Muscles in Motion raises more than $16,000 for muscular dystrophy

Participants of the fifth annual Muscles in Motion on Saturday took part in a variety of fun, yet physically challenging, activities.

Tire flipping was just one of many strenuous activities required of participants during the firefighter fitness challenge at the fifth annual Muscles in Motion on Saturday.

Tire flipping was just one of many strenuous activities required of participants during the firefighter fitness challenge at the fifth annual Muscles in Motion on Saturday.

Participants of the fifth annual Muscles in Motion on Saturday may still be reeling from the effects of the event’s various gruelling activities. But while their pain will fade, it won’t for those who suffer from muscular dystrophy.

That’s the message event organizer Kim Reinhart wants participants to take away from the day, which saw 55 people taking part in four- and eight-kilometre runs, after which ten teams put their endurance to the test in a firefighters fitness challenge at Jarvis Bay Provincial Park.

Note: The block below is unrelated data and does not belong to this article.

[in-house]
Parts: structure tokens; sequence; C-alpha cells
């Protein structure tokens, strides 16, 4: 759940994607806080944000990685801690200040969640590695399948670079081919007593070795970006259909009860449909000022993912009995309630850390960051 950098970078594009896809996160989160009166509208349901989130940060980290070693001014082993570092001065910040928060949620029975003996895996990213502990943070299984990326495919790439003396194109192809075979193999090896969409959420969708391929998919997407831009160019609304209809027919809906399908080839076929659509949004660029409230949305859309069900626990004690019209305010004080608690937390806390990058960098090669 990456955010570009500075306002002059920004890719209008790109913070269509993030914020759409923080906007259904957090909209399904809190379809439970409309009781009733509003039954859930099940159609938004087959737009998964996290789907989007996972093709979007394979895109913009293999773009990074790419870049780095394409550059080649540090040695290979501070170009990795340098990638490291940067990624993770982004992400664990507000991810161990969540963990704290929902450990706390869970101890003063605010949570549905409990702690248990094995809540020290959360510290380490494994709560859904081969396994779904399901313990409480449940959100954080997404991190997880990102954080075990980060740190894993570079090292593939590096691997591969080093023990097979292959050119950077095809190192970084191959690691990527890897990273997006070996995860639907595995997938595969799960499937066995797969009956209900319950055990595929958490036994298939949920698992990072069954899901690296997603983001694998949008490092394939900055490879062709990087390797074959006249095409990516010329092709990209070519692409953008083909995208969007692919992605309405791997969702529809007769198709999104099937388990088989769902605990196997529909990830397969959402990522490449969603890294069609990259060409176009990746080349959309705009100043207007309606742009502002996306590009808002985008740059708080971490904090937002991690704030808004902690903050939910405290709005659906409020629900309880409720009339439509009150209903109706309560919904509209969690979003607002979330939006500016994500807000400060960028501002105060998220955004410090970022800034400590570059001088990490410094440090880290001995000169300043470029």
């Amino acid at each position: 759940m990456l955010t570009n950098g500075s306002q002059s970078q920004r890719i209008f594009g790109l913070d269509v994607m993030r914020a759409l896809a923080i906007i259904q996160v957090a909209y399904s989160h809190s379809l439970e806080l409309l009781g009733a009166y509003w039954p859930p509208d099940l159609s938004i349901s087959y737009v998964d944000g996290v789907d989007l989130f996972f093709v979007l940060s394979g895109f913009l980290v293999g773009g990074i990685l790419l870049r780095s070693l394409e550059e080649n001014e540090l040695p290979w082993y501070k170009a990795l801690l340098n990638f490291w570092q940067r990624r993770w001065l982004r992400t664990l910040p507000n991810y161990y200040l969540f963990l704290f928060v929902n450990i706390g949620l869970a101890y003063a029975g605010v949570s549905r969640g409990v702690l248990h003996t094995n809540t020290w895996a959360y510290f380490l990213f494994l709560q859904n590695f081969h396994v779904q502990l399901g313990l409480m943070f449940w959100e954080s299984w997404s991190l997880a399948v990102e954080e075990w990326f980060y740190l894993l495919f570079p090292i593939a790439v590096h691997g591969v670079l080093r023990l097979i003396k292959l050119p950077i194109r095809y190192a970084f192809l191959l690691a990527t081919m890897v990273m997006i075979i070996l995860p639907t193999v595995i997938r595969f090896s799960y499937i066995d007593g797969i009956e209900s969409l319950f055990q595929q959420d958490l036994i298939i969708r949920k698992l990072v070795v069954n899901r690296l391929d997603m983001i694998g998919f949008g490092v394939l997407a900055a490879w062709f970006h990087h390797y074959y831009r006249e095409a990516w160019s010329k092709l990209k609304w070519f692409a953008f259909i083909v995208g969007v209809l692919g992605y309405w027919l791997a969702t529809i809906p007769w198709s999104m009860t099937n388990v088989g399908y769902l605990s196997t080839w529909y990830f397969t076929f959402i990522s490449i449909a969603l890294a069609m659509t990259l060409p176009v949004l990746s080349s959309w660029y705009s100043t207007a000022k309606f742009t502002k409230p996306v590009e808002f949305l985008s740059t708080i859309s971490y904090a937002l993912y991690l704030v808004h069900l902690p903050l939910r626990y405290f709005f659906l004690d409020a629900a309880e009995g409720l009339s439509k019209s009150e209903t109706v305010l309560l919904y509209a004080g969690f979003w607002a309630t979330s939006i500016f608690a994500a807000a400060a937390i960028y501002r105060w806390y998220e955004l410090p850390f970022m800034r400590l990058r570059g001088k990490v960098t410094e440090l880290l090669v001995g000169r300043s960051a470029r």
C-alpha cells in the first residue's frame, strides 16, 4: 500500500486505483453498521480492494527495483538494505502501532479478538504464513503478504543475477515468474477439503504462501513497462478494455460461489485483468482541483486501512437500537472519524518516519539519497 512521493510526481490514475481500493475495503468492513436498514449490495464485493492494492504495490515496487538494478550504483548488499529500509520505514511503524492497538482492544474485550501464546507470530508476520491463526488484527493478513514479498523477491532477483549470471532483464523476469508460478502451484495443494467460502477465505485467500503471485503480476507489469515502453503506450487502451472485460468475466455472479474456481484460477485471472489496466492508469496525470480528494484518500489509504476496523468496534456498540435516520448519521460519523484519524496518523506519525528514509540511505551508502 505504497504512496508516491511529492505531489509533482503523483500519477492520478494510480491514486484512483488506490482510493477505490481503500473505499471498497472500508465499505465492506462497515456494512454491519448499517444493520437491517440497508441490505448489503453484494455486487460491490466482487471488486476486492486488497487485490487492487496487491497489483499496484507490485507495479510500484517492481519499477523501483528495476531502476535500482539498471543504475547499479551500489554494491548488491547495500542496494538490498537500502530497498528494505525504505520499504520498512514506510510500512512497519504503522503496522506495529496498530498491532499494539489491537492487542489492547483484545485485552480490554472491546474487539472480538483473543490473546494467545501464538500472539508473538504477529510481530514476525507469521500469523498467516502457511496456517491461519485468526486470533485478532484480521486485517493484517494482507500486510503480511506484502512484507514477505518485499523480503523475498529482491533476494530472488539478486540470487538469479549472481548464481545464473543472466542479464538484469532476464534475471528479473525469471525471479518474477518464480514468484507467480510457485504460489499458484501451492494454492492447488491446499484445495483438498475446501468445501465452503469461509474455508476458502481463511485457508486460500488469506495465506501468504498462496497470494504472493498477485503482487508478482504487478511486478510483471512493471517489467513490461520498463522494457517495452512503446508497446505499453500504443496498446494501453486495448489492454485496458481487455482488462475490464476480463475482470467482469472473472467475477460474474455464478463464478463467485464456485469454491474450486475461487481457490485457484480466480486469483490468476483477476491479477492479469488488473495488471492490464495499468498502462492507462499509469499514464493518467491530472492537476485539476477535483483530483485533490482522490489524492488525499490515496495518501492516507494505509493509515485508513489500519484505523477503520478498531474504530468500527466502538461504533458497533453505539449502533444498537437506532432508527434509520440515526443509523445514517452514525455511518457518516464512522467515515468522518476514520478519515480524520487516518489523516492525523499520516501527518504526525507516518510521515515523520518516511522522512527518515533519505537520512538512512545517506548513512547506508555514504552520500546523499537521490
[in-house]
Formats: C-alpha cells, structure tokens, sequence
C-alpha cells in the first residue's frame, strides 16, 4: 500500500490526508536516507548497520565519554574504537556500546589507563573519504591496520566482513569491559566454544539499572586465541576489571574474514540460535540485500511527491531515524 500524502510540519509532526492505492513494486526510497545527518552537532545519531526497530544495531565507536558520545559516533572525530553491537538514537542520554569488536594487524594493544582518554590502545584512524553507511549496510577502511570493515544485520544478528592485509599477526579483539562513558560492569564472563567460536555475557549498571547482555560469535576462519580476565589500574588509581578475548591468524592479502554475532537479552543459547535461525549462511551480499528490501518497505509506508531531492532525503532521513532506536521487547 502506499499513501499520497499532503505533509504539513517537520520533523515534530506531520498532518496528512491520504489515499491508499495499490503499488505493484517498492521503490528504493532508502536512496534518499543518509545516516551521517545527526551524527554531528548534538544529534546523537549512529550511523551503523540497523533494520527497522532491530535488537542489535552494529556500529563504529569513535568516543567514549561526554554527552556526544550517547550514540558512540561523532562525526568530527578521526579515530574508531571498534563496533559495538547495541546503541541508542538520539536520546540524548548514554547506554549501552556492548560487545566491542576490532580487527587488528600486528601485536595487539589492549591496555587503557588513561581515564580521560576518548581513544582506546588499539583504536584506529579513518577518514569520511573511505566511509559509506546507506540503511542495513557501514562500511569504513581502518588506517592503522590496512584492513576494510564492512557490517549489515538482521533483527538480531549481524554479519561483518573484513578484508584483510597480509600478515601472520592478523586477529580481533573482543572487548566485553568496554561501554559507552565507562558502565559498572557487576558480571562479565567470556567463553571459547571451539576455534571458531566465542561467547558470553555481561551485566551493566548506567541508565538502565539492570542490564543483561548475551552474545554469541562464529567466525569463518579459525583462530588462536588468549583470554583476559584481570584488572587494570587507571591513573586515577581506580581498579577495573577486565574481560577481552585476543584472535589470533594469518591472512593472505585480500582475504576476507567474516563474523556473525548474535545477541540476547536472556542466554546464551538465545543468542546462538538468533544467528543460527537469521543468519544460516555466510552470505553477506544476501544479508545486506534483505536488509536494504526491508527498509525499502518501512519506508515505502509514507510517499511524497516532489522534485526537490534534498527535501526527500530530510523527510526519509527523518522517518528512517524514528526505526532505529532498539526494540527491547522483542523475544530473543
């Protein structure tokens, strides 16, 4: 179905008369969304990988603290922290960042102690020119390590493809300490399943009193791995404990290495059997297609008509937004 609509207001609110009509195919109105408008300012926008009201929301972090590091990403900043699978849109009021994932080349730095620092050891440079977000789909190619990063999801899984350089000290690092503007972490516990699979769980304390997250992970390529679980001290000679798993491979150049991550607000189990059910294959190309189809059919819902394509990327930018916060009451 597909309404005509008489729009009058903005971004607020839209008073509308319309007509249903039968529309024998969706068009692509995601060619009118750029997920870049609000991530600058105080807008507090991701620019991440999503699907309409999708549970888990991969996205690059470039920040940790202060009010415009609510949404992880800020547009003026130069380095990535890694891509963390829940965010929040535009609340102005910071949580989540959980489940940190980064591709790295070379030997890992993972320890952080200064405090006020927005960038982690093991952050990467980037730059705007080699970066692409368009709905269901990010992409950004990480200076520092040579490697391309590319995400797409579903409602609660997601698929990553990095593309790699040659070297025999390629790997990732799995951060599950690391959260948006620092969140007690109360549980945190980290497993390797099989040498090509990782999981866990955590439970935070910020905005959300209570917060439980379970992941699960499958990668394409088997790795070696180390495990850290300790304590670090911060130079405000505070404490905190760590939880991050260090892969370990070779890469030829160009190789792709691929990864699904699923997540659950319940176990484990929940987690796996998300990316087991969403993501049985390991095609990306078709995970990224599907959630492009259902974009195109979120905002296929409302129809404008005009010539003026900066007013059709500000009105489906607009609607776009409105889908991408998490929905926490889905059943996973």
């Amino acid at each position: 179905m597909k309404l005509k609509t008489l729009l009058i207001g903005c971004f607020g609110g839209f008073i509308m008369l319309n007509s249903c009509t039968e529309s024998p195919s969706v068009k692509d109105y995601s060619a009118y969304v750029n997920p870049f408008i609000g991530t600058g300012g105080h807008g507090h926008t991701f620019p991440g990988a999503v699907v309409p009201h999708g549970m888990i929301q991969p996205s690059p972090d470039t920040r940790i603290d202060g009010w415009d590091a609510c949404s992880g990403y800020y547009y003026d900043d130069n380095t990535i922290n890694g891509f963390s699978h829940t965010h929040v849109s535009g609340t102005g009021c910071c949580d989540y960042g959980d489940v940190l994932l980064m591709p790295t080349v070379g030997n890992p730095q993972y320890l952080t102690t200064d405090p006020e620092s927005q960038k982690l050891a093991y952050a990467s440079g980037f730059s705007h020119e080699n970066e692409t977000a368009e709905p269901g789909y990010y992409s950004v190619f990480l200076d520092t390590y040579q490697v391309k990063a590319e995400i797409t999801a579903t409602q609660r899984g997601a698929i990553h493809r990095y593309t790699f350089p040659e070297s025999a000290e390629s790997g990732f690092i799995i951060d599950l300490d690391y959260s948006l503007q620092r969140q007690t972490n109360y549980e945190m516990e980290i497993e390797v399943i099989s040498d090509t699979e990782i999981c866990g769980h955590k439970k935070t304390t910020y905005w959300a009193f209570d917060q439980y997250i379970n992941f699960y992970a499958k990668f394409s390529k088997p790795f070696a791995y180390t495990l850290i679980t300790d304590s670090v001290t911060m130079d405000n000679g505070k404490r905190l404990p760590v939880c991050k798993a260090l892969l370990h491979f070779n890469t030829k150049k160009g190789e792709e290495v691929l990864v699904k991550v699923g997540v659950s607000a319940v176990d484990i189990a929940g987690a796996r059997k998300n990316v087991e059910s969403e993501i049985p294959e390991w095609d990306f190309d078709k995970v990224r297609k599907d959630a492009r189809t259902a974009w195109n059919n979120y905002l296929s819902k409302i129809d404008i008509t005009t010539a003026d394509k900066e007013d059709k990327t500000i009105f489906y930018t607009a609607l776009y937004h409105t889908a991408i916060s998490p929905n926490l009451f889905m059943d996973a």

Although final totals haven’t yet been tallied, the event, according to Reinhart, raised more than $16,000 for Muscular Dystrophy Canada.

“There were some pretty tired individuals,” she said with a laugh. “It was awesome though.”

The event also resulted in a heightened local awareness of muscular dystrophy — a disorder characterized by the weakening of muscles over time. Reinhart’s nephew suffers from the disorder.

“As much as we complain, we get to go home and recover and get back to normal tomorrow, where he goes home and struggles every day and gets progressively worse,” she said. “As of now there’s no cure, and so our goal is to raise awareness.”

As owner of Optimal Fitness where she’s also a personal trainer, Reinhart saw Muscles in Motion as the ideal way to raise both money and awareness for the cause.

This year, she feels she outdid herself in her bid to “design the toughest course possible” for the firefighters fitness challenge — comprising a series of physical activities designed to emulate those carried out by firefighters in training.

And that real firefighters from the Sylvan Lake Fire Department were able to attend the event for the first time this year made it all the more special, she feels.

“That was huge for us,” she said. “I’m hoping by having them this year that maybe surrounding departments will join next year. Firefighters are known to be huge supporters of the charity itself.”

Not to be outdone by their adult counterparts, children kicked off the day’s events with a one-kilometre kids run and mini challenge. About 20 children took part.

The event will be held again next year, likely on the last weekend of May.